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U.S. Department of State

Daily Press Briefing for January 22 -- Transcript

Daily Press Briefing
Richard Boucher, Spokesman
Washington, DC
January 22, 2003

[ ... ]

QUESTION: Thank you, Richard. This is Arshad with the Daily Inqilab in Bangladesh. In the wake of the recent INS deployment of registration of Bangladeshis, hundreds of thousands of Bangladeshis living in the United States are having this nightmare, and the Foreign Minister of Bangladesh would scheduled to meet Secretary of State Colin Powell on Friday, coming Friday.

What is the position of the State Department and just to elevate this concern among the Bangladeshis who are a front-ranking ally of the United States, and it almost became like a bolt from the blue?

MR. BOUCHER: I don't think it's quite a bolt from the blue. We have talked over the last several months about the need for the United States to have some system that lets us know who's in our country and where they're going and what they're doing on a periodic basis. We're all familiar with traveling in other countries. Many countries have this kind of system. Some countries you have to report every night. The hotel reports every night who you are and where you are.

So it's not quite a system like that, but it is a system so that we can have a way of knowing who's in our country. And it's been part of US law and something that's being implemented now on a progressive basis.

It's not directed against any particular country or any group of particular nationals. Bangladeshis shouldn't feel themselves singled out, nor should Pakistanis, nor should others. And gradually, it will be applied broader and broader to people of many, many nationalities.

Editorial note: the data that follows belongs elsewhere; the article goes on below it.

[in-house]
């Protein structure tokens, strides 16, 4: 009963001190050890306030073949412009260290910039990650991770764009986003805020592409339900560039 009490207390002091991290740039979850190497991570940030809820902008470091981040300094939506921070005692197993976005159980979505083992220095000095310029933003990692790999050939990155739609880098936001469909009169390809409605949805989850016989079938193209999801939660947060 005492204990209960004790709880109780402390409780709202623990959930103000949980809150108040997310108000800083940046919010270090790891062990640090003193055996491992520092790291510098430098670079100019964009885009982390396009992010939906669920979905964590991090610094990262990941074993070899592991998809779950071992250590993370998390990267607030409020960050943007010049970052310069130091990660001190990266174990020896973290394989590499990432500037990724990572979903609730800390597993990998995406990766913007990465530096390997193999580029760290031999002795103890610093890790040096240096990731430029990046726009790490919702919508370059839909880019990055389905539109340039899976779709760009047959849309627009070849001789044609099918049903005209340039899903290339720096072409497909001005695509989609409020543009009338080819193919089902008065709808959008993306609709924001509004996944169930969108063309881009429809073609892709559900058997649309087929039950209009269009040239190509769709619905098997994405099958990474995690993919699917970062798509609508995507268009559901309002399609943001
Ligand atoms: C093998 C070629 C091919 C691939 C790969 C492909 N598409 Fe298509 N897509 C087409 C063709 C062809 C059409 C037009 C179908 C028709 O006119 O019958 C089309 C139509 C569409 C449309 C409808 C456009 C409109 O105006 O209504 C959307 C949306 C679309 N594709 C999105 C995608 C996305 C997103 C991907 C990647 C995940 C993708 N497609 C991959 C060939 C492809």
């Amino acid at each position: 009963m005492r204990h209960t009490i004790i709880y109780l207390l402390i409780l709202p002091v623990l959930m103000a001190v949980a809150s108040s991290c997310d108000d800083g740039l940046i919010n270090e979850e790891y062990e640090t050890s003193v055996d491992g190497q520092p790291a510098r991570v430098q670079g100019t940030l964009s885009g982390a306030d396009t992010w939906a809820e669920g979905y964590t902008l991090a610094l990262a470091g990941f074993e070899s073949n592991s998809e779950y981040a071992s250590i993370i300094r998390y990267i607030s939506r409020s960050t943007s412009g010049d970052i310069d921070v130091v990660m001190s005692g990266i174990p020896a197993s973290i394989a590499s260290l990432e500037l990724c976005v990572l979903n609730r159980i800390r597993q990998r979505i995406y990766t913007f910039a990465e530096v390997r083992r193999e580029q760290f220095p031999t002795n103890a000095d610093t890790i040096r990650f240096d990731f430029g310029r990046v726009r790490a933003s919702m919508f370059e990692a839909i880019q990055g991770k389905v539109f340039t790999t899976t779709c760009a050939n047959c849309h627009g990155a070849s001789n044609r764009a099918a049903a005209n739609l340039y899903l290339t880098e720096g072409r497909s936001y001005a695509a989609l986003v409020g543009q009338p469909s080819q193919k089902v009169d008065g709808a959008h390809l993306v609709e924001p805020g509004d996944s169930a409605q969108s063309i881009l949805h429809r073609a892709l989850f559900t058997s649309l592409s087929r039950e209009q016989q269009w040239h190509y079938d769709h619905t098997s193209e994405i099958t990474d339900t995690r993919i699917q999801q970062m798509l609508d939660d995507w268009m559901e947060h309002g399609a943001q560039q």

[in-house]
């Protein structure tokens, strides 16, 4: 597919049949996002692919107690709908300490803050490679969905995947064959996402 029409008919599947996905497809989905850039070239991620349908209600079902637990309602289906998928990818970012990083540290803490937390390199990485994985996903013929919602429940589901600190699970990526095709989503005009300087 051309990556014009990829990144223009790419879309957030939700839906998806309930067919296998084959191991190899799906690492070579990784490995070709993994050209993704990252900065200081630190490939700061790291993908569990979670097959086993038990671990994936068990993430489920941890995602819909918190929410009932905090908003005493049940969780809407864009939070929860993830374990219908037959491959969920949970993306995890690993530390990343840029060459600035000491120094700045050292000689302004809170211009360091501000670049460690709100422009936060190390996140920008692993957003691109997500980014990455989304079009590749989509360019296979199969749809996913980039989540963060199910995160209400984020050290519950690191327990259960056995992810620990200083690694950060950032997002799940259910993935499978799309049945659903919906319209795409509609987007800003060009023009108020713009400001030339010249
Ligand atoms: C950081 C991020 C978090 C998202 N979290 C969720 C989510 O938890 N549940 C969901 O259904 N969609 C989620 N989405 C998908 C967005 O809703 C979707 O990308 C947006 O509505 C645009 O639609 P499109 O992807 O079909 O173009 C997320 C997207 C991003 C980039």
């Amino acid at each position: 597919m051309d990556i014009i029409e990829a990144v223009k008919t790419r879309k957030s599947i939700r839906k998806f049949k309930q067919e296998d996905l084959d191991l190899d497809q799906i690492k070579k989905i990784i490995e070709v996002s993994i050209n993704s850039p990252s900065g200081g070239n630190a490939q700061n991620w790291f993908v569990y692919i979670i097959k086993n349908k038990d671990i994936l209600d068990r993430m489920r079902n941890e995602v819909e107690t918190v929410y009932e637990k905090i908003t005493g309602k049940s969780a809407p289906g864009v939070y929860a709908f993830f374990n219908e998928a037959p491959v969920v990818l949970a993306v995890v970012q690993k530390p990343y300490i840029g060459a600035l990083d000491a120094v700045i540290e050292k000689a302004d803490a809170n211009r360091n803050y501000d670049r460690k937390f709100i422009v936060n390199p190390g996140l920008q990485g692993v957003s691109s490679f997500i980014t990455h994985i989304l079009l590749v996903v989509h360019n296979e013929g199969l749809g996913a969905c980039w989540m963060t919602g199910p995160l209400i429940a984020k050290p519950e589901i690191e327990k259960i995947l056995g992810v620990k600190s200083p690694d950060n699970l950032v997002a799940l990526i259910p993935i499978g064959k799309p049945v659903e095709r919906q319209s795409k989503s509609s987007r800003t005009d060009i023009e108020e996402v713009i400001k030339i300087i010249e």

We do recognize the procedure causes inconvenience. We're working to keep that inconvenience to a minimum. But we do, again, think it's very necessary for the United States and for the security of all those who come here, whether they live here permanently or they come for temporary reasons, for us to maintain appropriate control over our borders, to have the best possible security system so that people who come to the United States are not subject to terrorist attack.

QUESTION: Is it across the board -- will it be across-the-board situation? All -- most of the countries would be part of this process? Or is it a process just only for a --

MR. BOUCHER: I think you'd have to ask the Immigration Service how many countries there are now and where it will eventually go. The legal requirement, or the legal authorization, I think, is to be able to keep track of any people who are here.

QUESTION: Thank you.

[ ... ]

[ End ]

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